· 4 min read · News

Sales coaching at Corona Energy


Why the B2B energy provider has coached all employees, whatever their role, in the art of selling

The company

Corona Energy is an independent B2B energy supplier. Its 8,000 customers make up 11% of the industrial and commercial gas market, and approximately 1% of the total UK energy market. The company supplies gas and electricity to commercial, industrial and public sector clients across the UK.

The challenge

As sales challenges go the task of persuading someone to convert to a different gas or electricity supplier is perhaps one of the toughest. “This isn’t Google or Apple where you have a branded product – it doesn’t get much more of a commodity than gas. You don’t even touch it,” says head of human resources Zsuzsanna Kispal.

She explains that the people element of the company is therefore vital: “Customers don’t stay with us because we provide better electricity or gas. They stay with us because they like the way we operate and serve them.”

The company decided just under two years ago, however, that strong customer service wasn’t enough alone, given the scale of the sales challenge. To really continue its growth story Corona needed all hands on deck. It had to turn its reputation for strong customer interaction into a sales opportunity. It needed, in short, to turn every person into a salesperson.

That presented another not inconsiderable challenge. Pretty much every company would jump at the chance of all employees performing sales alongside their day jobs. But just how do you persuade staff this is something they want to do, and equip them with the right skills?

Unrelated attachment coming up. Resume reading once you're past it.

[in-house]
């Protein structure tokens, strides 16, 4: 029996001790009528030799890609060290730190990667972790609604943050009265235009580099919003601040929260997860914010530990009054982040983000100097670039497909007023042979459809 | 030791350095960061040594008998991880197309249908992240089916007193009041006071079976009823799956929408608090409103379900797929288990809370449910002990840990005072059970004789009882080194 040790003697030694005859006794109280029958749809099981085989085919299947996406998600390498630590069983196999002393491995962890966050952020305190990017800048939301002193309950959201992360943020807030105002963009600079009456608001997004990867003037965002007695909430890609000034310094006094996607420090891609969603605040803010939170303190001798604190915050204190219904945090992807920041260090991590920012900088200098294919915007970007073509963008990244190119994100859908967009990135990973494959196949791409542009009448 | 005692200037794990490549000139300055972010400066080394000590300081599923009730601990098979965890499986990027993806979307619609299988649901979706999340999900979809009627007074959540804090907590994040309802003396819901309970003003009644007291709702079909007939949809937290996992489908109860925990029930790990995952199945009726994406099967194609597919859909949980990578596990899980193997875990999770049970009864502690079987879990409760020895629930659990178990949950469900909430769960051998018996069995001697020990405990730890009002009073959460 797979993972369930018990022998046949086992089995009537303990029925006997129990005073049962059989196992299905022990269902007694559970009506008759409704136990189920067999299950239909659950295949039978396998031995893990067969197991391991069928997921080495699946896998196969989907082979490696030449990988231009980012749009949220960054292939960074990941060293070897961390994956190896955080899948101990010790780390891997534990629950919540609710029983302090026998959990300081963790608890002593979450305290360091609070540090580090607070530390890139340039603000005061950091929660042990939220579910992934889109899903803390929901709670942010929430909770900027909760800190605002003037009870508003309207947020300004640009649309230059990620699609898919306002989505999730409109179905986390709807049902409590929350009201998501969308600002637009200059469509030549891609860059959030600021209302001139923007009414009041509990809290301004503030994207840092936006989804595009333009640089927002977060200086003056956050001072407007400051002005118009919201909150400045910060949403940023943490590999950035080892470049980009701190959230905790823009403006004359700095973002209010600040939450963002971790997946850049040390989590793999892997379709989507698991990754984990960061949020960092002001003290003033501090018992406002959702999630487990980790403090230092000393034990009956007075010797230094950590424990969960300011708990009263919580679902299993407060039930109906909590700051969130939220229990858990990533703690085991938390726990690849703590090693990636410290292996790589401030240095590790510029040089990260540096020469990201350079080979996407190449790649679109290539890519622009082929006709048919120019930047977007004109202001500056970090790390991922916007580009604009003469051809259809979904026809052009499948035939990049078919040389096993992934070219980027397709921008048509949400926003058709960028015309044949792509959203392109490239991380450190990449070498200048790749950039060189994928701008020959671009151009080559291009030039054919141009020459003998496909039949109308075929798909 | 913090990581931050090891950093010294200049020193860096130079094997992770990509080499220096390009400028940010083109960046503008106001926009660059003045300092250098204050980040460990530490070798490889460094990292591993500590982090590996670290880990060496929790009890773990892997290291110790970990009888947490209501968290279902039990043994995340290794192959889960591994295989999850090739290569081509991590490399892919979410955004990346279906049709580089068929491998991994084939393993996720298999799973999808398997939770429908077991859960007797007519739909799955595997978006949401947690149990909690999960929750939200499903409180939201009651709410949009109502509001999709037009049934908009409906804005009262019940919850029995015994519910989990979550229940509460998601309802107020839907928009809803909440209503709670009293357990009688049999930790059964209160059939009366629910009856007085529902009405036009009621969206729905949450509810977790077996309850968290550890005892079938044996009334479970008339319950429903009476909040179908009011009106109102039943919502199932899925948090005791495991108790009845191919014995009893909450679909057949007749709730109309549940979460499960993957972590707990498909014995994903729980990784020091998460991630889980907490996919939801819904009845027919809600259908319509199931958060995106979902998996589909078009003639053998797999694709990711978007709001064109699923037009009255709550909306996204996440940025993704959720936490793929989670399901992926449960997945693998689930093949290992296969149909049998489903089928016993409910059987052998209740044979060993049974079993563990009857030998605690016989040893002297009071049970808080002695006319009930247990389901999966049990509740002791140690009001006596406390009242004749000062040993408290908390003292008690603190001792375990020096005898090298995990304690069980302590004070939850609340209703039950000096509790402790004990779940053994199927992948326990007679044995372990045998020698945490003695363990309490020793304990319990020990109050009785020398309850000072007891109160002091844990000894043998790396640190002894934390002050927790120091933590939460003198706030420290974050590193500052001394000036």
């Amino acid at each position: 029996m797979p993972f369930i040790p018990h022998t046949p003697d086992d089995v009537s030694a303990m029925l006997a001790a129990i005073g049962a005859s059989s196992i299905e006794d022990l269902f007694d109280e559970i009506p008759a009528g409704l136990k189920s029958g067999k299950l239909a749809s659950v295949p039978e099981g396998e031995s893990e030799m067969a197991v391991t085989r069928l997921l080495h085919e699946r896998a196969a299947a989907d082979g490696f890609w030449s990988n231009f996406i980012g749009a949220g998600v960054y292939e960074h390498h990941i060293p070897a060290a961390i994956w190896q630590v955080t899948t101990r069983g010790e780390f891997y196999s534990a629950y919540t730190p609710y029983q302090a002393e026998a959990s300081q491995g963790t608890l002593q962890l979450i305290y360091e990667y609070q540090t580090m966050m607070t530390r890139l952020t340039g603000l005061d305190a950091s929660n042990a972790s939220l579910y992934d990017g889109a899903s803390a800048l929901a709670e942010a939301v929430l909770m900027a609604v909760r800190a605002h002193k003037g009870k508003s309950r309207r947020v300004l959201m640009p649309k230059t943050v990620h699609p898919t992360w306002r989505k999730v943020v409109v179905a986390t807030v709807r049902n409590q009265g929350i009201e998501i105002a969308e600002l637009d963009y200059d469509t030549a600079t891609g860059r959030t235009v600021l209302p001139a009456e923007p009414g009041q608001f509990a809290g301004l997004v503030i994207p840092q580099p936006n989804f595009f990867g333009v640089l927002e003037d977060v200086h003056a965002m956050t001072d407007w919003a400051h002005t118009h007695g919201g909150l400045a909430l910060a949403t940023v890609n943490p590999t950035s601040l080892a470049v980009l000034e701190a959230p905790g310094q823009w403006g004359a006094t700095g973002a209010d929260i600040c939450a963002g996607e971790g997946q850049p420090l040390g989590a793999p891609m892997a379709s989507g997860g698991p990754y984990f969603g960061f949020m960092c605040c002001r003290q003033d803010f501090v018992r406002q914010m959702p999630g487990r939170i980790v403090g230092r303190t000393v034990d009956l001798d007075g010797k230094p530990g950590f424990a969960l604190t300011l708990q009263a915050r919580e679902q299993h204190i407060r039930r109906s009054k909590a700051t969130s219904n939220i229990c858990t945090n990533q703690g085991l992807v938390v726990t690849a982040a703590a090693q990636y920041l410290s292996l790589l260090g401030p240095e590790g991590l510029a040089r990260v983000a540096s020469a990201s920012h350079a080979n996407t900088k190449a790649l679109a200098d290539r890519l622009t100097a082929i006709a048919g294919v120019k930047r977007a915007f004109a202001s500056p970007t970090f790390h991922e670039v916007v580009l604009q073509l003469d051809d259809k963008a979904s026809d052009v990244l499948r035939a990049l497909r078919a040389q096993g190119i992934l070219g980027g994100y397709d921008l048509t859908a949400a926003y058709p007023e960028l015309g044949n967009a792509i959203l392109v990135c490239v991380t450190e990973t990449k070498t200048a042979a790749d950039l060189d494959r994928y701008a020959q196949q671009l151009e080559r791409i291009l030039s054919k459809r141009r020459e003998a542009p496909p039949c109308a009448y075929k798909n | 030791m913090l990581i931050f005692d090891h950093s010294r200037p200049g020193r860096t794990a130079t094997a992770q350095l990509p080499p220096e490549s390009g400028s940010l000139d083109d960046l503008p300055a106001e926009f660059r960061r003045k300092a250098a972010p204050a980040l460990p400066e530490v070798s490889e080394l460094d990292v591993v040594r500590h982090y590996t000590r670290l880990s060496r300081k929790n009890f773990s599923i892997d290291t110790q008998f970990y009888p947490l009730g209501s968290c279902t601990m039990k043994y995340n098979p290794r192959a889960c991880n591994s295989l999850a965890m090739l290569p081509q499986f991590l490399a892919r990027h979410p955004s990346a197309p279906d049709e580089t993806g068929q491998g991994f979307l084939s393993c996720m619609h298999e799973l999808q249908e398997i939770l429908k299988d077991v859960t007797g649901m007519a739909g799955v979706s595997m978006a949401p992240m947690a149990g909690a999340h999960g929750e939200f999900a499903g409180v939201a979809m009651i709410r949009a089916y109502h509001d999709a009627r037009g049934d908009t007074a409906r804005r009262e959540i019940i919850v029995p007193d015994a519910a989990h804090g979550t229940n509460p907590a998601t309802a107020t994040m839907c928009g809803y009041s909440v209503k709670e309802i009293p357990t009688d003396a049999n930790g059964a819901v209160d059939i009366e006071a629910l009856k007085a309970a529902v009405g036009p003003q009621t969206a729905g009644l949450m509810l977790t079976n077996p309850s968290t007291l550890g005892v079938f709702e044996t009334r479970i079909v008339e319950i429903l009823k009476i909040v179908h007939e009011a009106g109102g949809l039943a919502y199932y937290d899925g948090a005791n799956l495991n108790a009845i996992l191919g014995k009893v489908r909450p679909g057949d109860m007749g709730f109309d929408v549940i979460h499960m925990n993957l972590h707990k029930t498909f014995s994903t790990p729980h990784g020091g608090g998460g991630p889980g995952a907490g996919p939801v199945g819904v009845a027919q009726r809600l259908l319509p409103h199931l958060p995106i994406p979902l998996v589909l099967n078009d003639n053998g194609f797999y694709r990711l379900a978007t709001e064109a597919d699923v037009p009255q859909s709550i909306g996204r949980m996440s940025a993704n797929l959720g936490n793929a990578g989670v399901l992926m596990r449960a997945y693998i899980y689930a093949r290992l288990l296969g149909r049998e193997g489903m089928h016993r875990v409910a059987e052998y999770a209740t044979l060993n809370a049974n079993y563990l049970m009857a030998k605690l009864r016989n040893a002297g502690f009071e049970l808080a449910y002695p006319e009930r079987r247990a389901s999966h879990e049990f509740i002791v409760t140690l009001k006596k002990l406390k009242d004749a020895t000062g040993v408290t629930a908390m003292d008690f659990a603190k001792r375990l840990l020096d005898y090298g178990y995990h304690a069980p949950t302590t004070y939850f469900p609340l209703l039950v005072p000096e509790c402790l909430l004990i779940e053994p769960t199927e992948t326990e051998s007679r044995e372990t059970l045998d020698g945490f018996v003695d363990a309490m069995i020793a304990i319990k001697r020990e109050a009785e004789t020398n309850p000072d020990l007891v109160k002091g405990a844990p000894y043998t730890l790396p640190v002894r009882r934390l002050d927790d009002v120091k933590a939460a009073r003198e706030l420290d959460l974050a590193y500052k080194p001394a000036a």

The method

Corona decided a coaching method would be most effective. Kispal describes the opportunity that helping all employees to sell presents, explaining that customer services, receptionists, the credit team and even those in back office functions, were all involved: “Before the coaching sessions they would just take the call, answer the query, ask if there was anything else they could do, and put the phone down. What they started to do differently was engage customers in a conversation about other products and services.”

Corona rolled out coaching training to its senior leadership team in October 2014. The second stage was training all 23 people in the middle management layer. Now all people leaders are trained in the technique, as well as ‘product champions’ who monitor calls and coach employees based on this, so that everyone in the organisation has a coach.

Staff coaching takes place in one-to-ones with line managers, extra sessions if a particular issue is identified, and during “water cooler moments” to troubleshoot problems as they come up.

Jan Bowen-Nielsen, coach and trainer at the organisation Corona uses for training, Quiver Management, believes that the value lies in empowering people to help themselves. “We trained managers that whenever someone comes for advice instead of just giving it – which will reinforce the idea that the other person is helpless and can’t figure it out themselves – they should ask ‘what thoughts have you had, how do you see it?’”

The benefits of tapping into employees’ pre-existing capabilities was why coaching was chosen to help roll this out, explains Kispal. “Coaching makes it clear it’s not about doing something you’ve not done before. It’s about using what’s already there, just bringing it out in a different way,” she says. “It’s important to understand that people will travel on this journey differently. Those one-to-ones were a good means of allowing people to come on board at their own pace.

“Of course we had people who said ‘this isn’t in my job description’. But it’s not about forcing people to do something they don’t want to do; we’re very careful of bearing that in mind throughout the process.